After speaking with the show’s creators, I attended the premiere of East Coast Grow in Brookland on Saturday, April 16th. Though I’d never been there before, it was easy to find the Edgewood Arts Center; I could smell marijuana wafting through the air from two blocks away, long before I could see the building. When I arrived there were 30-40 people waiting outside, many standing in circles, casually passing joints. A green glow filled the room as people started filtering in. I was white enough to show up at 8:05 and worry about being late; I ended up sitting there for almost an hour, waiting for the program to begin, having realized too late that this event was running on high people time. After comedian Carlos Delgado warmed up a hip-looking crowd, East Coast Grow was released to the world.

In the opening scene, the show’s main character, Mike O’Neil, is getting baked on his couch as a crew of goons arrives to drag him away, rough him up, and leave him in the desert. Fast forward 5 years to 2014 and O’Neil has found his way to Washington. Like co-creator Matt Doherty, he has a long history with marijuana, but is barred from working in the District’s cultivation centers because of a years-old pot charge. So instead he serves as a consultant to Tia and Darrin, two young entrepreneurs from DC trying to get a pot business off the ground in the days just before Initiative 71 passes.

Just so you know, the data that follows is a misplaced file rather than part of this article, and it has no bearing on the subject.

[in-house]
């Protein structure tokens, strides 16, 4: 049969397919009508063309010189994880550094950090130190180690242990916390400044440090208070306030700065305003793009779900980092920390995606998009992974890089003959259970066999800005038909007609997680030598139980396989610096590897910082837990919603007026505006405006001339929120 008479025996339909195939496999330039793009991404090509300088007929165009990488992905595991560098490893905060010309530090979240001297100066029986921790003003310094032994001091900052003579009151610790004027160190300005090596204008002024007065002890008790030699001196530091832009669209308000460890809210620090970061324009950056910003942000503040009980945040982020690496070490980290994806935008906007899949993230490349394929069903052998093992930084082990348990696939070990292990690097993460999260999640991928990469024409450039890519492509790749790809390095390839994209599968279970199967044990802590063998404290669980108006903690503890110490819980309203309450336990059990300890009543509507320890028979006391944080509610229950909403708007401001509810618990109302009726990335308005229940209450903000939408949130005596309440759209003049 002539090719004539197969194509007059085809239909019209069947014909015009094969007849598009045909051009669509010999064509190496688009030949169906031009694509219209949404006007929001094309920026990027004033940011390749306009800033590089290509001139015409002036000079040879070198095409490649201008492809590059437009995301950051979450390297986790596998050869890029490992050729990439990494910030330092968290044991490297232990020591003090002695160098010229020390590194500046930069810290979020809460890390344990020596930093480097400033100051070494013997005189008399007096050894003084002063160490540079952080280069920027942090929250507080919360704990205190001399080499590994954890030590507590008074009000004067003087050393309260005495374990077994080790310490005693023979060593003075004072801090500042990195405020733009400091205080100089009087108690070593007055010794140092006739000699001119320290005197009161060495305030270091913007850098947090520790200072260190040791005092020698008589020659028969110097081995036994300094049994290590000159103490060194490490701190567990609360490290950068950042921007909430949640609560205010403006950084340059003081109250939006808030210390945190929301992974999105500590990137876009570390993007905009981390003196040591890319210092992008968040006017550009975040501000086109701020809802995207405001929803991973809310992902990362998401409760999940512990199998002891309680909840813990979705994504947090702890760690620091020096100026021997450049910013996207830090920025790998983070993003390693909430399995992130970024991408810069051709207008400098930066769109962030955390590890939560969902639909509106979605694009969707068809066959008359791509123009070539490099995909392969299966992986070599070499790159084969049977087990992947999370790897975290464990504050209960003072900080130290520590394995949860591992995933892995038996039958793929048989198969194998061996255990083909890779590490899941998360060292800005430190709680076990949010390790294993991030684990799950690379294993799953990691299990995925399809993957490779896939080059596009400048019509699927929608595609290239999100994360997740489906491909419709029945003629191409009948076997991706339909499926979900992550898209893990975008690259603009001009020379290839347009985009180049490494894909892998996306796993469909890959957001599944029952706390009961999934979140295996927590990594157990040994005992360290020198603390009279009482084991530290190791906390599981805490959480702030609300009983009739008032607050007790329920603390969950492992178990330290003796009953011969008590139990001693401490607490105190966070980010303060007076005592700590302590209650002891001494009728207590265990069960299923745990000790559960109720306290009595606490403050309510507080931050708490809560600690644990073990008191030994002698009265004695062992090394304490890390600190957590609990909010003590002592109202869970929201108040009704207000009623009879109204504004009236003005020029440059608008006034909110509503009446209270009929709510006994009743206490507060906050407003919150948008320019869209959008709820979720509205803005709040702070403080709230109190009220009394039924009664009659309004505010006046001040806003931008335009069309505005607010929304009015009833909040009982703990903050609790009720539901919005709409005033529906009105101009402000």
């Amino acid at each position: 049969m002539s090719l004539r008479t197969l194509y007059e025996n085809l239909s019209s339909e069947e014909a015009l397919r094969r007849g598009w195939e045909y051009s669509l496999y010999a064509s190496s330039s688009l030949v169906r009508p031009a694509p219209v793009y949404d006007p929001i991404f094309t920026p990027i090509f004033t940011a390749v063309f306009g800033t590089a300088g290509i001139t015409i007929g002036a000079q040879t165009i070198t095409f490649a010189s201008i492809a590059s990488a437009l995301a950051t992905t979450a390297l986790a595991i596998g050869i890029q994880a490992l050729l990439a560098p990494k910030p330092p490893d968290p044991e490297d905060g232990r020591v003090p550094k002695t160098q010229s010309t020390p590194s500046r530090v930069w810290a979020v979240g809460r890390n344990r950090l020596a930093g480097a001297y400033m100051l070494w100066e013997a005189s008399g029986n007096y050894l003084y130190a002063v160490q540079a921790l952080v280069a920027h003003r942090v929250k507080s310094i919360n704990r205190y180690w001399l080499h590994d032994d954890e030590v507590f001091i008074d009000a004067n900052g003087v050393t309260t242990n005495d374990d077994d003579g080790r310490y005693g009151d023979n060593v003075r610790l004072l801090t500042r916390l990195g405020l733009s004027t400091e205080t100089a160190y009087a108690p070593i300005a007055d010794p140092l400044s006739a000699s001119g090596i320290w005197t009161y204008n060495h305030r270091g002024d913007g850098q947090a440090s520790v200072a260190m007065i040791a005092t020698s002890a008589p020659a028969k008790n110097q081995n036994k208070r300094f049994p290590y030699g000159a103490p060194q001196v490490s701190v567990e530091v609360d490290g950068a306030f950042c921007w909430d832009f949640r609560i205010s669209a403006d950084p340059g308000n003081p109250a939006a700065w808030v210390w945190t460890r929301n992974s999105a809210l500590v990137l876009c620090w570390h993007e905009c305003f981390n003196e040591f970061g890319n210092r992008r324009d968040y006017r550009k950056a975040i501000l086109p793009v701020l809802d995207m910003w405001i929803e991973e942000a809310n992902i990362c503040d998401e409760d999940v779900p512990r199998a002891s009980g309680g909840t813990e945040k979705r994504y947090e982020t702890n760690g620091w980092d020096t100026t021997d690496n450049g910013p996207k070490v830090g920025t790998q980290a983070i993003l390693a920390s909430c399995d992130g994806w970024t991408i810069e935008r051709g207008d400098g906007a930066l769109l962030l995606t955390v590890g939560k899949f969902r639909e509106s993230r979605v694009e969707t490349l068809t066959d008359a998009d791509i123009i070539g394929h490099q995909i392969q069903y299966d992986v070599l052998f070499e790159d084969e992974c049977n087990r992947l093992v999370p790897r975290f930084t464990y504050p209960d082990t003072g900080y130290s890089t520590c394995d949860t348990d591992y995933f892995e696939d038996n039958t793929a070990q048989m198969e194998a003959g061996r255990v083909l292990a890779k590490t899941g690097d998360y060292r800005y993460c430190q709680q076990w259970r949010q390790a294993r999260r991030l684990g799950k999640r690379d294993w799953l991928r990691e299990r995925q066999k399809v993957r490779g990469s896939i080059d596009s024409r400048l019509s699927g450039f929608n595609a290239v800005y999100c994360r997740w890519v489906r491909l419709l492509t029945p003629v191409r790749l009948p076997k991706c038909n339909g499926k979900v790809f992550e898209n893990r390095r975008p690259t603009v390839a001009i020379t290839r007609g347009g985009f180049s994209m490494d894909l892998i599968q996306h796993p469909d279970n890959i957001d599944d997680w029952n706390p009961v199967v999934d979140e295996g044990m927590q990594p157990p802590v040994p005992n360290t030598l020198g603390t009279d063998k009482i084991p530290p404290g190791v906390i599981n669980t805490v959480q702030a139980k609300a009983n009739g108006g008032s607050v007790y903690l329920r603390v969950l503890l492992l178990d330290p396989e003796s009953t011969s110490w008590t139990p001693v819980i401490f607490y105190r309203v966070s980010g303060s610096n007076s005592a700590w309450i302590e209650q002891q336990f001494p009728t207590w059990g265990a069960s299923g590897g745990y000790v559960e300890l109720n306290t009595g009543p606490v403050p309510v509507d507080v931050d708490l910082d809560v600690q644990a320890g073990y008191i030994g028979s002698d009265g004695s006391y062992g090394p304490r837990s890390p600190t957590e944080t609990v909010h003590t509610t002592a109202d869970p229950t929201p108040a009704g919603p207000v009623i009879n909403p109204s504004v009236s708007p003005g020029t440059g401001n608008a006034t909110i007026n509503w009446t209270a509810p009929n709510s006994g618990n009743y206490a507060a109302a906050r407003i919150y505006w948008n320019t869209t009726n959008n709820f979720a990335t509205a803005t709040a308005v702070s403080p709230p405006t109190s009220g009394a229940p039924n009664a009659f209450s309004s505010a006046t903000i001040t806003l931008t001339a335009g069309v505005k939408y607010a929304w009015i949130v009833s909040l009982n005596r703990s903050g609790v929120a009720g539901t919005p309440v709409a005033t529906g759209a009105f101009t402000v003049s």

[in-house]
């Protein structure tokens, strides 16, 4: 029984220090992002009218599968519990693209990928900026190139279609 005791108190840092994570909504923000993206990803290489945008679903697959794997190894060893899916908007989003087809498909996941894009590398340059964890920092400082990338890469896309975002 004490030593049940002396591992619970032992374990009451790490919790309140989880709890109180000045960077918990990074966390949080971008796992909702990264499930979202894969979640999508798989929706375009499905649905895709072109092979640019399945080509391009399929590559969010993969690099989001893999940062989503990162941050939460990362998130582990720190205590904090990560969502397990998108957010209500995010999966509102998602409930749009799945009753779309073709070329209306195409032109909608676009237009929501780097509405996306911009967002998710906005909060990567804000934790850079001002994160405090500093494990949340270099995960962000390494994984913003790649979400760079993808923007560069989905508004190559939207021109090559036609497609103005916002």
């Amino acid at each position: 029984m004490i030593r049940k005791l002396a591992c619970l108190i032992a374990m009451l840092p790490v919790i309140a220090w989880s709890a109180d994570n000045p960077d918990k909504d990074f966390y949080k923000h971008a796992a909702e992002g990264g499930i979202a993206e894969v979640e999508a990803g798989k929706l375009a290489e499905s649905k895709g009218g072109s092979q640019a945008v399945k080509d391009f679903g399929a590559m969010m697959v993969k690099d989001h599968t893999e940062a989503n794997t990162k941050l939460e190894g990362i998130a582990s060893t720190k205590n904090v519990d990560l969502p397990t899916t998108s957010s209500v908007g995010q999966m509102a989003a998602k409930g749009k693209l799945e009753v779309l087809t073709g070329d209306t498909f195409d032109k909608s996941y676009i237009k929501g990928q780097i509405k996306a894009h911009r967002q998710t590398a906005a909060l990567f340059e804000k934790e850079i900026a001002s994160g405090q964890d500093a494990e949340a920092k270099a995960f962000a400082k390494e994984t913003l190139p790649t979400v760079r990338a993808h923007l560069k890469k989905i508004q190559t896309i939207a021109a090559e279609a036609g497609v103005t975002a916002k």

While Tia and Darrin tend to their business, meeting with clients, discussing strategy, and struggling to train a stoned out new employee, Mike visits an assisted living facility and gets roped into teaching a class for the residents. The seniors initially object, but end up getting high with Mike and having a wonderful time–until the facility figures out what’s going on and kicks him off the premises. These scenes with the stoned seniors–terrific performances by the elderly actors–are the biggest source of laughs in a pilot largely concerned with character development.

East Coast Grow isn’t just another stoner comedy though. Glimpses of Tia’s family life hint at larger themes about the impact drug laws have on families, especially in minority communities. When she isn’t working she’s talking to her resigned mother about her brother, who she later visits in prison. These scenes are a change of pace, a dose of solemnity that balances out Mike’s more lighthearted adventures. The episode ends with Mike going door to door, trying to convince people to vote for Initiative 71.

I thought it was an entertaining, engaging pilot, and it looked and sounded excellent, like a real television show. Certainly an impressive production from a couple of potheads who conceived of the concept only a year ago. I’m left wanting more–I’ll be rooting for East Coast Grow to get picked up so we can get more episodes and see more of Mike’s checkered history (the audience isn’t sure why he was beaten and left in the desert five years prior), what it takes to get a marijuana business going in the District, and how the plot will change post-Initiative 71.